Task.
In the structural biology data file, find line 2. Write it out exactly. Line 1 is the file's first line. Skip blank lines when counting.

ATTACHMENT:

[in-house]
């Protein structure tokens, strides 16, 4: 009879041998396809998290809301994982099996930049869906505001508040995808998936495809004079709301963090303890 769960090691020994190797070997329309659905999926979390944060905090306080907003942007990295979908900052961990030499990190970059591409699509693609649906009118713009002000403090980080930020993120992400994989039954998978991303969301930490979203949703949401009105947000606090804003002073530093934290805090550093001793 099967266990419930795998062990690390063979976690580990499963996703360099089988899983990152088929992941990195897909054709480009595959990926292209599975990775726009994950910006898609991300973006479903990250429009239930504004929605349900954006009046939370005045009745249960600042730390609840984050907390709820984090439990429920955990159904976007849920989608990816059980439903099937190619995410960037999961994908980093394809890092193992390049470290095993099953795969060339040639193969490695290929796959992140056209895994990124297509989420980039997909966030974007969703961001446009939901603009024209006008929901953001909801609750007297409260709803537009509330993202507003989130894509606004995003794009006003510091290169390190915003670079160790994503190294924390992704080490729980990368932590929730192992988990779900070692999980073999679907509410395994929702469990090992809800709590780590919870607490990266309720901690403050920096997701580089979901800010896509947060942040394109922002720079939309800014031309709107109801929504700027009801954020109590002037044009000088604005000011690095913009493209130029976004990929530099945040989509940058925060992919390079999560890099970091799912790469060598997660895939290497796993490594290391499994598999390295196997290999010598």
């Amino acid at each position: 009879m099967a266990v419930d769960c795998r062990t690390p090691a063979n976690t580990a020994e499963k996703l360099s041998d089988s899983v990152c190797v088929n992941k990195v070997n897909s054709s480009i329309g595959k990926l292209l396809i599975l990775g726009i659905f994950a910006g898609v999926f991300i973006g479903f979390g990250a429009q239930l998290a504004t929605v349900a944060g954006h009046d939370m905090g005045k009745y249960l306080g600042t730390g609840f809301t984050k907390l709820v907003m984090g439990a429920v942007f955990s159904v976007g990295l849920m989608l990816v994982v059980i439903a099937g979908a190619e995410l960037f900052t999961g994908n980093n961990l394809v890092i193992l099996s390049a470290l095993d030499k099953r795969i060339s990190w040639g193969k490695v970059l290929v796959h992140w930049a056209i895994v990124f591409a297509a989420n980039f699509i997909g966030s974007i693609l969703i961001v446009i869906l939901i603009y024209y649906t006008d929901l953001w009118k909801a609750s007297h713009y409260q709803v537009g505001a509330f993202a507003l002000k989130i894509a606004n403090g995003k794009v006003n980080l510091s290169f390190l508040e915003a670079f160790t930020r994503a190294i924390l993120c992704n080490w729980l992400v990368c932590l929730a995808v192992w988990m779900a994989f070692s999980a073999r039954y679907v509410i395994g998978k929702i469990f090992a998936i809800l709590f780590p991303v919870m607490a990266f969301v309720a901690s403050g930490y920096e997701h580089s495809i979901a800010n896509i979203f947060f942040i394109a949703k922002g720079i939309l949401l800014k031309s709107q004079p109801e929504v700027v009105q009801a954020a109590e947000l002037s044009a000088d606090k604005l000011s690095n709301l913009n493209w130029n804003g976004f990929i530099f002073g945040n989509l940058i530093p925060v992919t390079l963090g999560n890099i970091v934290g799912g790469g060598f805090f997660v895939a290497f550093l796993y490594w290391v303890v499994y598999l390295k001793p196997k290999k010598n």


């Protein structure tokens, strides 16, 4: 009879041998396809998290809301994982099996930049869906505001508040995808998936495809004079709301963090303890 769960090691020994190797070997329309659905999926979390944060905090306080907003942007990295979908900052961990030499990190970059591409699509693609649906009118713009002000403090980080930020993120992400994989039954998978991303969301930490979203949703949401009105947000606090804003002073530093934290805090550093001793 099967266990419930795998062990690390063979976690580990499963996703360099089988899983990152088929992941990195897909054709480009595959990926292209599975990775726009994950910006898609991300973006479903990250429009239930504004929605349900954006009046939370005045009745249960600042730390609840984050907390709820984090439990429920955990159904976007849920989608990816059980439903099937190619995410960037999961994908980093394809890092193992390049470290095993099953795969060339040639193969490695290929796959992140056209895994990124297509989420980039997909966030974007969703961001446009939901603009024209006008929901953001909801609750007297409260709803537009509330993202507003989130894509606004995003794009006003510091290169390190915003670079160790994503190294924390992704080490729980990368932590929730192992988990779900070692999980073999679907509410395994929702469990090992809800709590780590919870607490990266309720901690403050920096997701580089979901800010896509947060942040394109922002720079939309800014031309709107109801929504700027009801954020109590002037044009000088604005000011690095913009493209130029976004990929530099945040989509940058925060992919390079999560890099970091799912790469060598997660895939290497796993490594290391499994598999390295196997290999010598």